19 May 2011 - Printing Series 1: Is lithographic printing dying out?
The 'death' of lithographic print has been hyped over the last couple of years. But I have to say, this is not my experience.
Never has there been such a diverse range of different kinds of lithographic printing available. With a fantastic range of recycled or FSC paper products and increasing creative print finishes on the market, the consumer is spoilt for choice.
If you require your repro to be 240 screen stochastic or an uncoated profiled 200 screen they are available at most leading printers. You can have a Carbon Neutral publication for your annual report or company brochure. The inks that are used are often vegetable based with modern pigments that make colour jump out. Waste is recycled, printing plates are turned into Aluminium cans.
There has been tremendous investment by many of the major players in the market. Park invested £3m in its lithographic printing presses three years ago and plans to invest again before the end of the year. It is unlikely that the investment would have been made if the future looked bleak for litho.
Of course there is a place for digital print. If you require 20 copies of a board report printed overnight then a Xerox type solution would suit your needs. If you need 200 copies of a fine art booklet printed in a day then Indigo would be the best solution. If your requirement is 500 copies of an annual report produced in 48 hours then you should consider litho. It is simply a case of horses for courses.
Of course, digital printing machines suffer from unreliability, and engineers can become regular visitors, but there are other problems. There is still the same lack of choice of papers as there was 5 years ago. They still can’t produce a high gloss or matt varnish, and are restricted in the size of sheet they can print on.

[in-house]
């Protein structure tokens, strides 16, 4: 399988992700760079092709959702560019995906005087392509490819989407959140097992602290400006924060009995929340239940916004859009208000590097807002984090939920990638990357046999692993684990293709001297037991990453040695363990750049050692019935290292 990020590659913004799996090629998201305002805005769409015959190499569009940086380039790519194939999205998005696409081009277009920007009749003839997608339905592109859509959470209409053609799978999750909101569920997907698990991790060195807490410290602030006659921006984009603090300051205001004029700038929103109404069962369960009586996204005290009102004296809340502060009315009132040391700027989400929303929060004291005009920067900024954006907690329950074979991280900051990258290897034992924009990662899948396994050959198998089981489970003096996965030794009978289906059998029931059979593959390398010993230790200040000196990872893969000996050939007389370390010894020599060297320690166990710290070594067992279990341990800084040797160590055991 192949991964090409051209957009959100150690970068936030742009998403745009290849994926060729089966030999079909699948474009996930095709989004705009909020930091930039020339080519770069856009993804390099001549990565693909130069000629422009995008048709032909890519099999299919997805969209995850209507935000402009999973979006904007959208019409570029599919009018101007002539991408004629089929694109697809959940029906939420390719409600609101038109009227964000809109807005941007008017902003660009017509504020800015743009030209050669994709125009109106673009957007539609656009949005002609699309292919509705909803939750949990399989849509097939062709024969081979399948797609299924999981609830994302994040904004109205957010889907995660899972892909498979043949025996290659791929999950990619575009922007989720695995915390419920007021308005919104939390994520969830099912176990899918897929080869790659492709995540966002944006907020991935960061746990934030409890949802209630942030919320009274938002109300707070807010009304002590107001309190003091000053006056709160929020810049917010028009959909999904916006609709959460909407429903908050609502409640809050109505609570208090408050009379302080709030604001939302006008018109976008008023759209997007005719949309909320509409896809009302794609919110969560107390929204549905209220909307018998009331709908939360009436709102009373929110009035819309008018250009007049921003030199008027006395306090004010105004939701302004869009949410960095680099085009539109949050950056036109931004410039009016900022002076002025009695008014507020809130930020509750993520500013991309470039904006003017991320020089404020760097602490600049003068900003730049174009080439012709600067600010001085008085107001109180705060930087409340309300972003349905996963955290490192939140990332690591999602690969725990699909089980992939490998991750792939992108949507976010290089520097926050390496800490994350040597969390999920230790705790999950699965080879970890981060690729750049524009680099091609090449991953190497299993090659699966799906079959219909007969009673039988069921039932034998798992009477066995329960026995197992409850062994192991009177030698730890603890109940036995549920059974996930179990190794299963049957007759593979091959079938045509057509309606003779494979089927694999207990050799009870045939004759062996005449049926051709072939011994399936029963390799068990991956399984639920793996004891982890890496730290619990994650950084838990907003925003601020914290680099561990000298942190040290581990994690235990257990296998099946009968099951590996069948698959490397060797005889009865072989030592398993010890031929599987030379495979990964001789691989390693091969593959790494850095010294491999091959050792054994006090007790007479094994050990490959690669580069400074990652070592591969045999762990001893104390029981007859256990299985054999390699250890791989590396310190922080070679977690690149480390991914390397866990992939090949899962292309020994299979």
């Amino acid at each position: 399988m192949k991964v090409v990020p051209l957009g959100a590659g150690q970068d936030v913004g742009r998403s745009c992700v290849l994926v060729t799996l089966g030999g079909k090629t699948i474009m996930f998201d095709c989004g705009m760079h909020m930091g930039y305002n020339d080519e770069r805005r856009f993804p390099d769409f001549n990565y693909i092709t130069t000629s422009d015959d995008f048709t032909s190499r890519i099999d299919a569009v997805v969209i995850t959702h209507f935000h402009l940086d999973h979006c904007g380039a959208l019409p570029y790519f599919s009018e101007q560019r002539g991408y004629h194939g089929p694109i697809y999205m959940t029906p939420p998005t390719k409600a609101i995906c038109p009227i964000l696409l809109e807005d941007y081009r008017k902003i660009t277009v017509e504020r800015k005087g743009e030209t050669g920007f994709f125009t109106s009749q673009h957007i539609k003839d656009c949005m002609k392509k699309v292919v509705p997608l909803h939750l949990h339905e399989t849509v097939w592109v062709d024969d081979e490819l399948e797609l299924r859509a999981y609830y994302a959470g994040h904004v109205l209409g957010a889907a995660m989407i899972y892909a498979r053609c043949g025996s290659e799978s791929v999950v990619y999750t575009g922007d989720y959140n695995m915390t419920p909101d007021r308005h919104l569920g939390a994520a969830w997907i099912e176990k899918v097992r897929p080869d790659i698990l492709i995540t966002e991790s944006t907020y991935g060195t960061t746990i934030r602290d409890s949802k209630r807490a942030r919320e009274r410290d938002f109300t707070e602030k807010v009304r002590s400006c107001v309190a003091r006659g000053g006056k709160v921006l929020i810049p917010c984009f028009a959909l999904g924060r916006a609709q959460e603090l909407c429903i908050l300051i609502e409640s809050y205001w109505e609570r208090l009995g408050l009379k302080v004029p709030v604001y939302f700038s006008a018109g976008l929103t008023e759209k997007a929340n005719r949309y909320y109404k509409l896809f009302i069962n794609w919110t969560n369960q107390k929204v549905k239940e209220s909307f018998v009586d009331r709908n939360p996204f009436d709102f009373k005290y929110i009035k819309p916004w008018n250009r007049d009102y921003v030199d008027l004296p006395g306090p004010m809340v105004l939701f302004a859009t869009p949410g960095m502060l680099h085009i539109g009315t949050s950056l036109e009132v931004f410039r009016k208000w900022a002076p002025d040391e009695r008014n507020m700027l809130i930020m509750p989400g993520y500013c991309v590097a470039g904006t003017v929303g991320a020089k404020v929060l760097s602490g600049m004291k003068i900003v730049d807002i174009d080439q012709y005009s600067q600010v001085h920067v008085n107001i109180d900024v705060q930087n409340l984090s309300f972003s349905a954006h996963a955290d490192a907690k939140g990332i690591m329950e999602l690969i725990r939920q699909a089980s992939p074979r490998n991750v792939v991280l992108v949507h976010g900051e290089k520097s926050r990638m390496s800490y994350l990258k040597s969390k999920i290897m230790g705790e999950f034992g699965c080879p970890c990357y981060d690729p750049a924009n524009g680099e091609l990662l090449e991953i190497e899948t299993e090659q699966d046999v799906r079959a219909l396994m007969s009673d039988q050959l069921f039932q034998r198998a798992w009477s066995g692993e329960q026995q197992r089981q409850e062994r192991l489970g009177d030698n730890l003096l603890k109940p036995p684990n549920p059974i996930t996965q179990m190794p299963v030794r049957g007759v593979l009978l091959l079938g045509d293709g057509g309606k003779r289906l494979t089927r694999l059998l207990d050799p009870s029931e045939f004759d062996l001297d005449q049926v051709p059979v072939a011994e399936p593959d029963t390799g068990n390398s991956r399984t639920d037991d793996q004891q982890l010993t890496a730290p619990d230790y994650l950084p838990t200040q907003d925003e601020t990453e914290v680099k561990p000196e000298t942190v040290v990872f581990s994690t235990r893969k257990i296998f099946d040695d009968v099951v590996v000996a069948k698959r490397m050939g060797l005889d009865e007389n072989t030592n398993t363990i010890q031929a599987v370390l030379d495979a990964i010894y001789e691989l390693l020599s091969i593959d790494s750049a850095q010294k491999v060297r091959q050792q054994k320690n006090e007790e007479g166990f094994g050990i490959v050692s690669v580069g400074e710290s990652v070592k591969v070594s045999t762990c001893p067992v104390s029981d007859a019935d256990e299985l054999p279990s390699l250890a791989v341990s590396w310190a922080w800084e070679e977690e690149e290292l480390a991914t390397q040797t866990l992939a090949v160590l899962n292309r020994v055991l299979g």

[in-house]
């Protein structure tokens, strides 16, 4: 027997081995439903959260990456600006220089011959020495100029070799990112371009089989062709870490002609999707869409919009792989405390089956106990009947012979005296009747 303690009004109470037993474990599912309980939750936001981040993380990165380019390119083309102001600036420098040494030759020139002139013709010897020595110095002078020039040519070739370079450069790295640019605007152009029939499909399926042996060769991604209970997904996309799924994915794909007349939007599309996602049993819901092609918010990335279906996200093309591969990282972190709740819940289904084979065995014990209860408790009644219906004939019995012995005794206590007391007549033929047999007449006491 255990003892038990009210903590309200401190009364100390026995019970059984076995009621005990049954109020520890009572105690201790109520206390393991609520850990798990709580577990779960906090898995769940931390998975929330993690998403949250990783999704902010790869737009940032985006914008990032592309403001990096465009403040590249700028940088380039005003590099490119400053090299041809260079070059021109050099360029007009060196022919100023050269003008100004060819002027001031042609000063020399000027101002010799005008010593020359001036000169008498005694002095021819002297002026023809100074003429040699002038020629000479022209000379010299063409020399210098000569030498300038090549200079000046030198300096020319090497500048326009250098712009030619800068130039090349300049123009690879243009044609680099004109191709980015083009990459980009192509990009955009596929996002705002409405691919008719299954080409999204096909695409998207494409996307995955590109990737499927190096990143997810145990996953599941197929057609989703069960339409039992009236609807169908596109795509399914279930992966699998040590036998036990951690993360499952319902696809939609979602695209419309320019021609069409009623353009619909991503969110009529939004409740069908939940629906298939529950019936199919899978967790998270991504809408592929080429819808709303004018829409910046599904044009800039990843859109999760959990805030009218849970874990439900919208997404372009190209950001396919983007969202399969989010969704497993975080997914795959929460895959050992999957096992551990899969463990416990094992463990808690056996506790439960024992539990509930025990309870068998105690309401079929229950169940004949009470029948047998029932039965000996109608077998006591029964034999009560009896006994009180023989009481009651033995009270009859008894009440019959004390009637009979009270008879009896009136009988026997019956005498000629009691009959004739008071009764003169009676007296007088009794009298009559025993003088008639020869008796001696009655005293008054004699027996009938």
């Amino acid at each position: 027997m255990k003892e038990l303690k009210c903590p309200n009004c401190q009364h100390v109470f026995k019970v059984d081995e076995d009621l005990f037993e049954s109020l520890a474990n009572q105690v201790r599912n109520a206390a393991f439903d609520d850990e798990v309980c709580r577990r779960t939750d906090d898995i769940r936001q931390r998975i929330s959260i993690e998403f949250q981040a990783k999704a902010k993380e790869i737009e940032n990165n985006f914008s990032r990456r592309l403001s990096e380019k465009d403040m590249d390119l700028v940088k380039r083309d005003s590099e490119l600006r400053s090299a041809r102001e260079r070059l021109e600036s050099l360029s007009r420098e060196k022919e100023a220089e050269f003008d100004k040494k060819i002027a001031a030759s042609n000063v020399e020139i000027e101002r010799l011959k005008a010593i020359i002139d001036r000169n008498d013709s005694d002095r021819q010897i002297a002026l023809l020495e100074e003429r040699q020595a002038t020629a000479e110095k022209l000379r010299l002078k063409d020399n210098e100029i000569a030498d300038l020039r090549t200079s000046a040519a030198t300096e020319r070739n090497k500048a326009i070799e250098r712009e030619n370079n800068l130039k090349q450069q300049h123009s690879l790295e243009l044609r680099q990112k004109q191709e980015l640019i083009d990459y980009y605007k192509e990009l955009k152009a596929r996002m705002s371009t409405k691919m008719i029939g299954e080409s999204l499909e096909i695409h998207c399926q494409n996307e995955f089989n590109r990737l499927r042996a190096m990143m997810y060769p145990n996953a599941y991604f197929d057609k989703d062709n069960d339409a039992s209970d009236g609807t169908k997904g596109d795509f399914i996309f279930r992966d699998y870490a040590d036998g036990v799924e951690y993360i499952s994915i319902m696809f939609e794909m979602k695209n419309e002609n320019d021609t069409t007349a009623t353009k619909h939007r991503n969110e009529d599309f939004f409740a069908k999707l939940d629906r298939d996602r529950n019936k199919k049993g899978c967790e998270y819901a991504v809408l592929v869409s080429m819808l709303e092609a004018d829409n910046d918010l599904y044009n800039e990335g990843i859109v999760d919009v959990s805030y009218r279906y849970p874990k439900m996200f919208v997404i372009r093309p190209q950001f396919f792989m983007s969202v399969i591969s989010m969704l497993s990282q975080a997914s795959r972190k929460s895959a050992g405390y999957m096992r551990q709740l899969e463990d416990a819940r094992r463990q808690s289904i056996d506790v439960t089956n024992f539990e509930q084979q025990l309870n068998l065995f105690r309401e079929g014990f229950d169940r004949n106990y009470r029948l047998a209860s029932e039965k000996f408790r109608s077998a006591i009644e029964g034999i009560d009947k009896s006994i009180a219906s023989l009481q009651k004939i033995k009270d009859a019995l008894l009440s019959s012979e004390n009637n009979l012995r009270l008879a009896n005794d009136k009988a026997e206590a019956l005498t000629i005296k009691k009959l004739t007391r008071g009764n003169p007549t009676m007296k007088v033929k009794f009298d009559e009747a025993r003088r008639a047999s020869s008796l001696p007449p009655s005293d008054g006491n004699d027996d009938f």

Inkjet technology perhaps provides some insight into the future of printing. There are now colour inkjet presses that can print double-sided four colours at 400 ft per minute with a print resolution up to 1200 x 600 dpi. This type of printing is currently being trialled within the publishing industry. I am sure with further investment and research this type of printing will form part of the future story.
In my view the future of printing is bright, be it litho or digital. We have seen our industry contract in size with only the leanest and brightest businesses succeeding.
We take pride in producing beautiful, accurate and cost-effective printed products and litho is still leading the way.
Richard Fingland works for Park Communications. Park provides a one-point-of-contact managed service to translate, print, distribute and store all of your literature.
Richard has been in the printing industry for 13 years, during which time he has worked on both aspects of Customer Services and Sales. He joined Park as an accomplished technical print production and Customer Service Executive, who in the last 6 years has taken a sales role. Richard account directs, secure Government, political and charity projects. He also specialises in high quality print for marketing.
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